TEXINTEL
TEXINTEL BACKGROUND GRADIENT4.jpg

ARTICLES•INDUSTRY INSIGHT•NEWS•SHOWCASES

Articles, Industry Updates, Interviews…

UNDERSTANDING THE FIVE BASIC FASTNESS STANDARDS FOR PRINTED TEXTILES

TEXINTE-FABRICS PERFORMANCE-TESTS(2).jpg

HOW WILL THE FABRIC YOU’RE BUYING REACT TO LIGHT, WASHING AND RUBBING? READ OUR ESSENTIAL GUIDE

Basic fabric performance standards are an integral part of understanding the product that you are selling or buying.

Fastness Standards determine the commercial acceptability of fabric, and are essential.

Is your printed fabric fit for the purpose you intend?

Take a look at the performance standards below and be sure to ask you print provider to certify the printed products you wish to purchase.

Texintel detail below five essential fabric standards, with a brief description of each.

Light Fastness

This standard measures the resistance to fading of dyed or printed textile colours when exposed to daylight. The higher the number the longer the printed or dyed colours in the fabric will stay true to the original. The level of performance is expressed by a number from the following table :

Rating Qualitative Description

8 Outstanding

7 Excellent

6 Very Good

5 Good

4 Moderate

3 Fair

2 Poor

1 Very Poor

An achieved level of 5-6 is generally acceptable for Light Sensitive products such as Drapes or Display Fabrics.

Wash Fastness:

The resistance of a material to change in any of its colour characteristics, when subjected to washing is called “colour fastness to washing”. The test simulates a severe domestic washing cycle and the performance in the test is expressed in the following table.

Rating Qualitative Description

5 Excellent

4 – 5 Very Good to Excellent

4 Very Good

3 – 4 Good to very good

3 Good

2 – 3 Fair to Good

2 Fair

1 – 2 Poor to fair

1 Poor

An achieved level of 4-5 is generally acceptable for wash sensitive products such as Tea Towels and Bedding.

Rub/Crock Fastness:

Crocking is the tendency of a fabric to release colour when the surface is rubbed. For fabrics, crocking may occur when it has excess dye, or has been improperly dyed or coated (PFDP).  The tests are made on both wet and dry fabrics, to determine the values achieved.

It should be noted: Deeper colours tend to perform worse than light colours. The level of performance is expressed from the following table.

Rating Qualitative Description

5 Excellent

4 – 5 Very Good to Excellent

4 Very Good

3 – 4 Good to very good

3 Good

2 – 3 Fair to Good

2 Fair

1 – 2 Poor to fair

1 Poor

An achieved level of 4+ is generally acceptable for Dry-rub and 3-4+ for Wet rub on rub sensitive products such as Upholstery and Outerwear.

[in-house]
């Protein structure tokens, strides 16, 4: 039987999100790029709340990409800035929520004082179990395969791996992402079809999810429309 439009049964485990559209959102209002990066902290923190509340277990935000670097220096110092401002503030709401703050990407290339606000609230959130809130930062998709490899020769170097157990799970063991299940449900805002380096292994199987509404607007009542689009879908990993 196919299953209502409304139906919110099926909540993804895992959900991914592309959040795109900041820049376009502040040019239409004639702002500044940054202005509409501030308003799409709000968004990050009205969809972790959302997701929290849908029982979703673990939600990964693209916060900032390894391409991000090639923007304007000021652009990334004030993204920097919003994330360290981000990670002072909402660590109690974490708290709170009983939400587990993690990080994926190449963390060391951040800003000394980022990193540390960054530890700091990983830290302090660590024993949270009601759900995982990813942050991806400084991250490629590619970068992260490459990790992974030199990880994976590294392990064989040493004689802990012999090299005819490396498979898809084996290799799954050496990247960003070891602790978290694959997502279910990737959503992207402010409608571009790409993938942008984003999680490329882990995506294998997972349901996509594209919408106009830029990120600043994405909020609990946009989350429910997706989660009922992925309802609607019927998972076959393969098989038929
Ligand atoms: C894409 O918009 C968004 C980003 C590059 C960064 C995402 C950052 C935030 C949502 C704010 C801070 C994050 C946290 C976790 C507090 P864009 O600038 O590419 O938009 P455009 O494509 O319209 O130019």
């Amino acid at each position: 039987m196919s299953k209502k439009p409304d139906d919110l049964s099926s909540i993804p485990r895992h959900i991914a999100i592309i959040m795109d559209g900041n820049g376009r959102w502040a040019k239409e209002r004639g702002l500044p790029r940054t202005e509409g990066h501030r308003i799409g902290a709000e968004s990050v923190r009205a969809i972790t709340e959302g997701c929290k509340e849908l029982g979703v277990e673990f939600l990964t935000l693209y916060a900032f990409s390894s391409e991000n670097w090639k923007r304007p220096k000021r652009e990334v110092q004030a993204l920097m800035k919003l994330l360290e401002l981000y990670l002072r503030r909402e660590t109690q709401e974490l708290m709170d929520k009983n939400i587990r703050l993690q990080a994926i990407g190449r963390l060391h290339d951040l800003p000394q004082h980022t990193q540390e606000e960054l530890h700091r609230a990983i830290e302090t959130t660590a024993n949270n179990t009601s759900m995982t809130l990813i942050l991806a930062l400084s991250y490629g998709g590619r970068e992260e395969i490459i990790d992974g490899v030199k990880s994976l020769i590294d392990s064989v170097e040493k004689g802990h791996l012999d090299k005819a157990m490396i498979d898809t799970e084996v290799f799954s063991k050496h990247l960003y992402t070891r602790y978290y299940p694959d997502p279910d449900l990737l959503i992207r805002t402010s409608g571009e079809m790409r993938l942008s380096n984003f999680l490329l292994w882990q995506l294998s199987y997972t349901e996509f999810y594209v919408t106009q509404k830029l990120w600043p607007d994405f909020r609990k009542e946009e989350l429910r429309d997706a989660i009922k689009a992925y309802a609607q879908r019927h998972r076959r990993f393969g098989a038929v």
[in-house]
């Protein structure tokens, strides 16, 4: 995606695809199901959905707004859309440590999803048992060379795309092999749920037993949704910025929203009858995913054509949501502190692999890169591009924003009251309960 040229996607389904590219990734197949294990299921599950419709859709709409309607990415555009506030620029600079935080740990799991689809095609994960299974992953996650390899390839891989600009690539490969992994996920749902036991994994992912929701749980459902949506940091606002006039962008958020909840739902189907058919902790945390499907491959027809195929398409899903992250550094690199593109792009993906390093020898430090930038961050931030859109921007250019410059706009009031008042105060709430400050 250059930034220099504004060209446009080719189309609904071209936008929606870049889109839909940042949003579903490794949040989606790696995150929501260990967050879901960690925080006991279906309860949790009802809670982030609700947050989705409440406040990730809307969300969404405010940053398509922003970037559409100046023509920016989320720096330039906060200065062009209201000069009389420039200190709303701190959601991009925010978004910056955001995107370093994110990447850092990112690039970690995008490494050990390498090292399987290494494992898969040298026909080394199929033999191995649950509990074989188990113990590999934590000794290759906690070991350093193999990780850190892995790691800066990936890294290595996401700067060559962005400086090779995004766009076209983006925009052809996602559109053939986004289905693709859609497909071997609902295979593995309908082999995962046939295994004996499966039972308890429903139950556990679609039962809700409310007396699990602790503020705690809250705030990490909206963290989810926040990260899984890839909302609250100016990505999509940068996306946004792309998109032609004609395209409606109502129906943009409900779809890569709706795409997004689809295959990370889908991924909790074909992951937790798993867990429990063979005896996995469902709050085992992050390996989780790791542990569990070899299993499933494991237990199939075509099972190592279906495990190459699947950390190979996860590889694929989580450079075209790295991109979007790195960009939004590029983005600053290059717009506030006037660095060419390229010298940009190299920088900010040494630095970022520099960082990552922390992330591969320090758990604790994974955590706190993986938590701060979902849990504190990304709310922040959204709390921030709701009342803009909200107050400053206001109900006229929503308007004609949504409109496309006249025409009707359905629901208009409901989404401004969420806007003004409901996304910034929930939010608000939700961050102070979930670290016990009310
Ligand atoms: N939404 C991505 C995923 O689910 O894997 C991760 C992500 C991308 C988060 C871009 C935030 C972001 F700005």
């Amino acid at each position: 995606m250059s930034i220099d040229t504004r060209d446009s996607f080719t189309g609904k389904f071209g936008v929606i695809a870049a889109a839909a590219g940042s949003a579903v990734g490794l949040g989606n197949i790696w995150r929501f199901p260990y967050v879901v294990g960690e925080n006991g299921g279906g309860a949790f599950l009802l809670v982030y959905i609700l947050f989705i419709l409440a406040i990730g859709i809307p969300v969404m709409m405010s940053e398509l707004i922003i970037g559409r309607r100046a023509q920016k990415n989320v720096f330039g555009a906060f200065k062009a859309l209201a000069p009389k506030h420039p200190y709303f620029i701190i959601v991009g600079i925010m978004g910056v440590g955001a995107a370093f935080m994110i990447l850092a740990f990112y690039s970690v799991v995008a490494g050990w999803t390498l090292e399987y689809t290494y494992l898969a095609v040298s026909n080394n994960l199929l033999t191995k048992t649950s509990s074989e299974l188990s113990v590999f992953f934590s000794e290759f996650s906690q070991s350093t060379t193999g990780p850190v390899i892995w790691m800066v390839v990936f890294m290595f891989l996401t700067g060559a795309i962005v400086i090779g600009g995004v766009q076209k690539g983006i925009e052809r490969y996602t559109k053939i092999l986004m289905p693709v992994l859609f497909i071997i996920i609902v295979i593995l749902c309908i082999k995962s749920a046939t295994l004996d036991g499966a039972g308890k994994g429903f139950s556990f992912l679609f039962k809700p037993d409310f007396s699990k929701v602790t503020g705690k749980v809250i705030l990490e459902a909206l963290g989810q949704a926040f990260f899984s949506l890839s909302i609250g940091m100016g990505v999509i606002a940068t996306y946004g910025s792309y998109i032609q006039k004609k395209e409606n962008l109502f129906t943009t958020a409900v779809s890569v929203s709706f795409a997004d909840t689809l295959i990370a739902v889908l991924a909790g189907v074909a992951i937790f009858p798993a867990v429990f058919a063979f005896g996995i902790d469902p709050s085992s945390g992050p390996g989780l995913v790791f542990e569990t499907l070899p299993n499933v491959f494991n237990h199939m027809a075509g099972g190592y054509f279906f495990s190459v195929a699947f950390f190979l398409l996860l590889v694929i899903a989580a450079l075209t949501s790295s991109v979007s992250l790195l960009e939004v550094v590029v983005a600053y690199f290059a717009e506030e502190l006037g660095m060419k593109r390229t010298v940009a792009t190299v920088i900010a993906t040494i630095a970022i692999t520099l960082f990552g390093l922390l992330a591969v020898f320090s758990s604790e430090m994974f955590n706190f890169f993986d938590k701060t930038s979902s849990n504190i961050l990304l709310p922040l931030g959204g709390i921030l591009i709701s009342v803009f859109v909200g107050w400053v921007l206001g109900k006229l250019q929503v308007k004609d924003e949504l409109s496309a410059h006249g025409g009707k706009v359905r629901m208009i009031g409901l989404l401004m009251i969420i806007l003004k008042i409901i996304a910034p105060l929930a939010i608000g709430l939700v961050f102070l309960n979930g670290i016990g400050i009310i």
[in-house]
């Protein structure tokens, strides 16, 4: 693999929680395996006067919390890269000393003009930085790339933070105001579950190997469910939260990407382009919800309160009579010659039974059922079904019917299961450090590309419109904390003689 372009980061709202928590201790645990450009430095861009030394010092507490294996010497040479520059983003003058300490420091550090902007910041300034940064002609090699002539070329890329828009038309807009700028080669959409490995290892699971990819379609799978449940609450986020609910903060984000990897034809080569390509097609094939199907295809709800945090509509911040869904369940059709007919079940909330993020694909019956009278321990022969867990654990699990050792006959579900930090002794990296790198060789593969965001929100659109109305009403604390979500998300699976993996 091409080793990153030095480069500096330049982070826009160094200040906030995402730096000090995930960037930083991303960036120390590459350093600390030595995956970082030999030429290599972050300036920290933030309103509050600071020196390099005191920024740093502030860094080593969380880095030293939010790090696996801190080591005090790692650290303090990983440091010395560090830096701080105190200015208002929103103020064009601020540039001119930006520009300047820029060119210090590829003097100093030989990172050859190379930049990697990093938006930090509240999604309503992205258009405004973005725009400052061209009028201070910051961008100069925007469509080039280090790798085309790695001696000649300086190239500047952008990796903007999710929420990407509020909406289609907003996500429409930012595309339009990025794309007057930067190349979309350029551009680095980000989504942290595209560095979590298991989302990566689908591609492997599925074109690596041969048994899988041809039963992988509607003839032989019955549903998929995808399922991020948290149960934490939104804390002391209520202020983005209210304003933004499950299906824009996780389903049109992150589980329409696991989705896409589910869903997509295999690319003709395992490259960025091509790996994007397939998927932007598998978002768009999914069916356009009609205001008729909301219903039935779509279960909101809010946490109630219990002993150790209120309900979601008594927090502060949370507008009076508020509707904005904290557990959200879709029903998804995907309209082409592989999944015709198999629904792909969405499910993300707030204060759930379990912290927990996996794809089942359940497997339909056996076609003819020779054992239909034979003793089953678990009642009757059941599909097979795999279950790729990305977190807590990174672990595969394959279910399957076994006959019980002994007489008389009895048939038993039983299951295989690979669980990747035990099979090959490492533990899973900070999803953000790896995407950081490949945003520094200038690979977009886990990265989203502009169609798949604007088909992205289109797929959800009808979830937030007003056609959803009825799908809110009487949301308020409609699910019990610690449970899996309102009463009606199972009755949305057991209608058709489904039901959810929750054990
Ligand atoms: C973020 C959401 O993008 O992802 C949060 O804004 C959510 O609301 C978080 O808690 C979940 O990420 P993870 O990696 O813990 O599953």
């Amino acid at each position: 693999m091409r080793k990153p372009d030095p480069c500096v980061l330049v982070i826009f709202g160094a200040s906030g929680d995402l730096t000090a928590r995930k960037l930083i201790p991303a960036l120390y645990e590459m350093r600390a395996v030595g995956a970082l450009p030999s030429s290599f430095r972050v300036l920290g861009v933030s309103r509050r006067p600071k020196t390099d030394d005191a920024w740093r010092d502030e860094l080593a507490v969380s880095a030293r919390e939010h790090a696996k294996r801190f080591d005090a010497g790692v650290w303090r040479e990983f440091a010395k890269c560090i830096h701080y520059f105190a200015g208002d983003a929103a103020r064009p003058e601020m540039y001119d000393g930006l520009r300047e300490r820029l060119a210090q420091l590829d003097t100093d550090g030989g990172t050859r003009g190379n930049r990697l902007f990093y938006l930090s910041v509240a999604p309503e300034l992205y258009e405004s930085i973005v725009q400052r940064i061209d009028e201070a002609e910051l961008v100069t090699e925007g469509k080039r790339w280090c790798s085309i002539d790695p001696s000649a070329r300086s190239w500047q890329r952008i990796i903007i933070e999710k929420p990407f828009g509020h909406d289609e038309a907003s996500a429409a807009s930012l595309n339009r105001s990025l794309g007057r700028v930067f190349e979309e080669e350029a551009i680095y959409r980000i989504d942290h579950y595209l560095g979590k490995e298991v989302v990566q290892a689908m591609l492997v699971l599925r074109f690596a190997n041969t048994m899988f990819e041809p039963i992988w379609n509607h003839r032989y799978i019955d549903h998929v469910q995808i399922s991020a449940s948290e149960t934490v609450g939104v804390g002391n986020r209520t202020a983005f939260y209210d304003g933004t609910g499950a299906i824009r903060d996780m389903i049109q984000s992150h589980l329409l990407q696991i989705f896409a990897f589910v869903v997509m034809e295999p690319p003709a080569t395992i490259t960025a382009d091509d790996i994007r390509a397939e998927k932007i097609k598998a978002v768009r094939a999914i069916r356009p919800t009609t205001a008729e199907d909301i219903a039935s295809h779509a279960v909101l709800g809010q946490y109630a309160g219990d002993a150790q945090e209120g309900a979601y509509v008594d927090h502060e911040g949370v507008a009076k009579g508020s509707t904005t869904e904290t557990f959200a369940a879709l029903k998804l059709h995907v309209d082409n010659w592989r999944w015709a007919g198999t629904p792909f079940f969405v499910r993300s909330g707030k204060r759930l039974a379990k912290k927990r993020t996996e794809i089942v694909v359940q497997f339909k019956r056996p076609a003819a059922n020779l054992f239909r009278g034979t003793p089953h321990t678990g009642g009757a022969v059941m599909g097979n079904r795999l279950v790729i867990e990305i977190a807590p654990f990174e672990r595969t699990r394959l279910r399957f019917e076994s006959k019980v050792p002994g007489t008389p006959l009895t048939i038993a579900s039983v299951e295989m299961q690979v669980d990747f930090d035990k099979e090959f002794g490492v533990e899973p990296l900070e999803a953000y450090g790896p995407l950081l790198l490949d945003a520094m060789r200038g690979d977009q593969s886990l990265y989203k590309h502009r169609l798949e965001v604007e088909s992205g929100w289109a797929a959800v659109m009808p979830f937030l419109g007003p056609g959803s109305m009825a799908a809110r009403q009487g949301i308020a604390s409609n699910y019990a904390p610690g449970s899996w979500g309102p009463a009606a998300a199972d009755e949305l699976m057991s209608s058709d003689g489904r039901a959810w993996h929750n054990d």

Perspiration Fastness:

This test is designed for use in assessing the fastness of the dyed, printed, or otherwise coloured textile yarns and fabrics of all kinds to the effects of human perspiration. The test measures the transfer of dyestuff/colour when exposed to perspiration, and the levels of performance are shown in the table below.

Rating Qualitative Description

5 Excellent

4 Good

3 Fairly Good

2 Fair

1 Poor

An achieved level of 4+ is usually accepted as a minimum for the Sportswear and Athleisure sectors.

Martindale (Rub) Tests:

The Martindale test is a measure of the durability of a fabric. The tests are undertaken on upholstery fabrics to check their suitability for various uses i.e. Decorative chairs, Heavy-traffic areas or Commercial furniture. 

The test is also known as the ‘rub test’ and tests for abrasion resistance. The fabric is tested by giving the sample 1000’s of rotation rub cycles, and the greater the number the more durable the fabric. The levels of performance are shown in the table below.

Rating Qualitative Description

10,000 Rubs Decorative Textiles

10-15,000 Rubs Light Domestic

15-25,000 Rubs General Domestic

25-30,000 rubs Heavy Domestic

30,000 plus rubs Contract and Commercial

An achieved level of 30,000 plus is generally accepted to be satisfactory for Contract Upholstery, however, results in excess of 80,000 rubs are commonplace for Heavy Contract use.

In conclusion:

Note: There are many more tests and standards for fabric performance, not to mention Organic and Sustainable certification.

The five standards above are the basic toolkit for fabric understanding performance, and provide a reliable reference point for any Printed Fabric, Digital or Analogue, across all Ink types and print processes.

Need more information?

Contact our Technical team for expert consultancy and advice: office@texintel.com